OBJECTIVE: The inability to blind research participants to their experimental conditions is the Achilles' heel of mental health services research. When one experimental condition receives more disappointed participants, or more satisfied participants, research findings can be biased in spite of random assignment. The authors explored the potential for research participants' preference for one experimental program over another to compromise the generalizability and validity of randomized controlled service evaluations as well as cross-study comparisons.
METHOD: Three Cox regression analyses measured the impact of applicants' service assignment preference on research project enrollment, engagement in assigned services, and a service-related outcome, competitive employment.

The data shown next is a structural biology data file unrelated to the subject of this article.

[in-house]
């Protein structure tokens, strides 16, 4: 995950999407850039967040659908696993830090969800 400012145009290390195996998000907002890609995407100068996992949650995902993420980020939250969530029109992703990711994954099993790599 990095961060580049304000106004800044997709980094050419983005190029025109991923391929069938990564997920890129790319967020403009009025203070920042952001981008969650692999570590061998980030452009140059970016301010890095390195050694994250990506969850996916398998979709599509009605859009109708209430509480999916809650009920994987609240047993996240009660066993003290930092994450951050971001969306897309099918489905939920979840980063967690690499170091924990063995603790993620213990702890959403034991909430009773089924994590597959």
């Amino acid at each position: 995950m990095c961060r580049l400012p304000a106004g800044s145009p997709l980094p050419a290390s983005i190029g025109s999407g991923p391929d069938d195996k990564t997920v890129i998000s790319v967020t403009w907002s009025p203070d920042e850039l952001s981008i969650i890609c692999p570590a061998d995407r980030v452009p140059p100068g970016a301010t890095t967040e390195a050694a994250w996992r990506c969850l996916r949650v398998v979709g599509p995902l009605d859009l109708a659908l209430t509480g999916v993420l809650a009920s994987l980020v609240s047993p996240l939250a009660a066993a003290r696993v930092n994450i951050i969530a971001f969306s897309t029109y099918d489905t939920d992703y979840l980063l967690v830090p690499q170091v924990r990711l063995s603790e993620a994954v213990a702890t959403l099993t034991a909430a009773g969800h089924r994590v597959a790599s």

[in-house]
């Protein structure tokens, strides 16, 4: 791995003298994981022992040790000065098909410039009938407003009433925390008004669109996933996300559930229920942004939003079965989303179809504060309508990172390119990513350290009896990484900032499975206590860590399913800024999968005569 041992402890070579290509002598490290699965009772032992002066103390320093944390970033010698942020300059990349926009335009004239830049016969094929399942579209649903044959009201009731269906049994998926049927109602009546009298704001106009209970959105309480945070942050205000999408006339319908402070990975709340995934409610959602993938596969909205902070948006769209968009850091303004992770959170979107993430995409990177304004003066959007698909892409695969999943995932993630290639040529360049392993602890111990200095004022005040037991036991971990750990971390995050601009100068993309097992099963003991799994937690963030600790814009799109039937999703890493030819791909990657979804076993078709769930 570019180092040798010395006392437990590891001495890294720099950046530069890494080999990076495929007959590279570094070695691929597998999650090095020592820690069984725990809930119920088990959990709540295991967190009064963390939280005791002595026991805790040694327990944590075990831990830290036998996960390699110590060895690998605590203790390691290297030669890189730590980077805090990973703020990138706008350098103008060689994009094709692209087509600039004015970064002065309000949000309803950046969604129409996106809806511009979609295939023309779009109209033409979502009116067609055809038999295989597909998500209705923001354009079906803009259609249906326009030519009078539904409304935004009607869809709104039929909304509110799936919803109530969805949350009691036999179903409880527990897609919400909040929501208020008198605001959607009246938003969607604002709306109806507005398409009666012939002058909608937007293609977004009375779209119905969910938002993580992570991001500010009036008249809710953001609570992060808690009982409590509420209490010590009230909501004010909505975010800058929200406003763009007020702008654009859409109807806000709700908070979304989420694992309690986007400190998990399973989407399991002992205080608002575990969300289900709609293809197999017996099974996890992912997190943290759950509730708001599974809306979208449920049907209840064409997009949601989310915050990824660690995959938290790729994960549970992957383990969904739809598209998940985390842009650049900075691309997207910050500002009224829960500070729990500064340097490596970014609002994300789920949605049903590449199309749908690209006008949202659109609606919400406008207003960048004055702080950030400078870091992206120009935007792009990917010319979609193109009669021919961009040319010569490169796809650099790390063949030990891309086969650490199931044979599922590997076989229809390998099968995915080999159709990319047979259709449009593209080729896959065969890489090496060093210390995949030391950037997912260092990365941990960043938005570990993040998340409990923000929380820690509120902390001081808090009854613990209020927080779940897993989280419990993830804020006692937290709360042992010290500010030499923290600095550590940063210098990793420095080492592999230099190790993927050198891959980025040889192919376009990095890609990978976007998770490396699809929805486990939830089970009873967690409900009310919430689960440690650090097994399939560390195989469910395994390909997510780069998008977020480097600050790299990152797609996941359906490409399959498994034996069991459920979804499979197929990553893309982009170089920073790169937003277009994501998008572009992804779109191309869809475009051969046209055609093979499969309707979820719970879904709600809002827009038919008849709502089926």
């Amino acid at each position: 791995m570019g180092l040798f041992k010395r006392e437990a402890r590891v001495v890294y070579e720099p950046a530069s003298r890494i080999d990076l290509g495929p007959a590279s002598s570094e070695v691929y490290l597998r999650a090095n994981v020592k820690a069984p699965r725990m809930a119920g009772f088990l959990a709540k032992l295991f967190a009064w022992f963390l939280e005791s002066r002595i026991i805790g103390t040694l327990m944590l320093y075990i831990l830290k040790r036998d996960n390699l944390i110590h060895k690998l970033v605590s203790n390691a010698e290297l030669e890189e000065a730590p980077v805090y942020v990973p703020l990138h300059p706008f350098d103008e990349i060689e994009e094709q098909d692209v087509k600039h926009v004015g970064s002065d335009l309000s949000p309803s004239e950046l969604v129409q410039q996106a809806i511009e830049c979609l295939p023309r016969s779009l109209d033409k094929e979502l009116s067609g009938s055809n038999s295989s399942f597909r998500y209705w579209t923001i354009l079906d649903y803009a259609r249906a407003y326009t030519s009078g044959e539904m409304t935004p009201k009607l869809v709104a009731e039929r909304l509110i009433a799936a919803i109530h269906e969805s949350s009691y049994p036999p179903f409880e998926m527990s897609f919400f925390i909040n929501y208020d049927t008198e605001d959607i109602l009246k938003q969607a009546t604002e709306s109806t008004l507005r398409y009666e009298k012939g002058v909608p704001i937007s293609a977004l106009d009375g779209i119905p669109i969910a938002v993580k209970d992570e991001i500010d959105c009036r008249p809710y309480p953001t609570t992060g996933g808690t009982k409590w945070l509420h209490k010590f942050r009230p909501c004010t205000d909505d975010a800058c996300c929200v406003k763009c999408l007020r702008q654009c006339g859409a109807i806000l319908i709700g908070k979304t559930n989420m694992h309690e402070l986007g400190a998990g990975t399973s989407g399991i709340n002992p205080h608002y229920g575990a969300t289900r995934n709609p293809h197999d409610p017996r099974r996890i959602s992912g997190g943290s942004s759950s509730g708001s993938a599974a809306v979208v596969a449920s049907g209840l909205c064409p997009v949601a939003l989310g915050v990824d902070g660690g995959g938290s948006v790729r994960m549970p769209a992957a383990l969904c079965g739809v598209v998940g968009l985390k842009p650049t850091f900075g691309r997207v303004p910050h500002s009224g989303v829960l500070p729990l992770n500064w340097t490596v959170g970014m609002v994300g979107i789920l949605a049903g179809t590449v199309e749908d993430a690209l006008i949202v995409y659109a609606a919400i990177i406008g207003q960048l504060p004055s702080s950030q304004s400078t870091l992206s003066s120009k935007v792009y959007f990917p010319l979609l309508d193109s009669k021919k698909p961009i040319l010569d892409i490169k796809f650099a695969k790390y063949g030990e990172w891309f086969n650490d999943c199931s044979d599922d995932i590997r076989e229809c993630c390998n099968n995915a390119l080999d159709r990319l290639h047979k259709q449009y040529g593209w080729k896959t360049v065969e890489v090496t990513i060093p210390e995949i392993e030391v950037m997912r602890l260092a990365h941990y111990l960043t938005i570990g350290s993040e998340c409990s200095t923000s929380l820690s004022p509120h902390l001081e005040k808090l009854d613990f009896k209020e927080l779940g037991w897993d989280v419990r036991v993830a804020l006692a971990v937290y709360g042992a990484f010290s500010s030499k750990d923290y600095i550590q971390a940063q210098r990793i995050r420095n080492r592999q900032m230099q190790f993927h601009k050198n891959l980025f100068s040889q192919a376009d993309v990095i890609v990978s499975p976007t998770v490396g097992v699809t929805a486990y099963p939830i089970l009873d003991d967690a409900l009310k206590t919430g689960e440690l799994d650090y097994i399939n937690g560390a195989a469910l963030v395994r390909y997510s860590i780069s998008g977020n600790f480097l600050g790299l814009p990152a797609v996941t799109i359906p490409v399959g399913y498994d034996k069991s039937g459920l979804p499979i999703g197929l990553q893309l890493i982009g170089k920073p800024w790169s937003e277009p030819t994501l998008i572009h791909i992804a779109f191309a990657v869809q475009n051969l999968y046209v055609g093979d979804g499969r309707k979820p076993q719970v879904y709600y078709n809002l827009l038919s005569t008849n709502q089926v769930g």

RESULTS: A stated service preference, referral by an agency with a low level of continuity in outpatient care, and willingness to switch from current services were significant positive predictors of research enrollment. Match to service assignment preference was a significant positive predictor of service engagement, and mismatch to assignment preference was a significant negative predictor of both service engagement and employment outcome.
CONCLUSIONS: Referral source type and service assignment preference should be routinely measured and statistically controlled for in all studies of mental health service effectiveness to provide a sound empirical base for evidence-based practice.
Available at: http://works.bepress.com/william_h_fisher/95/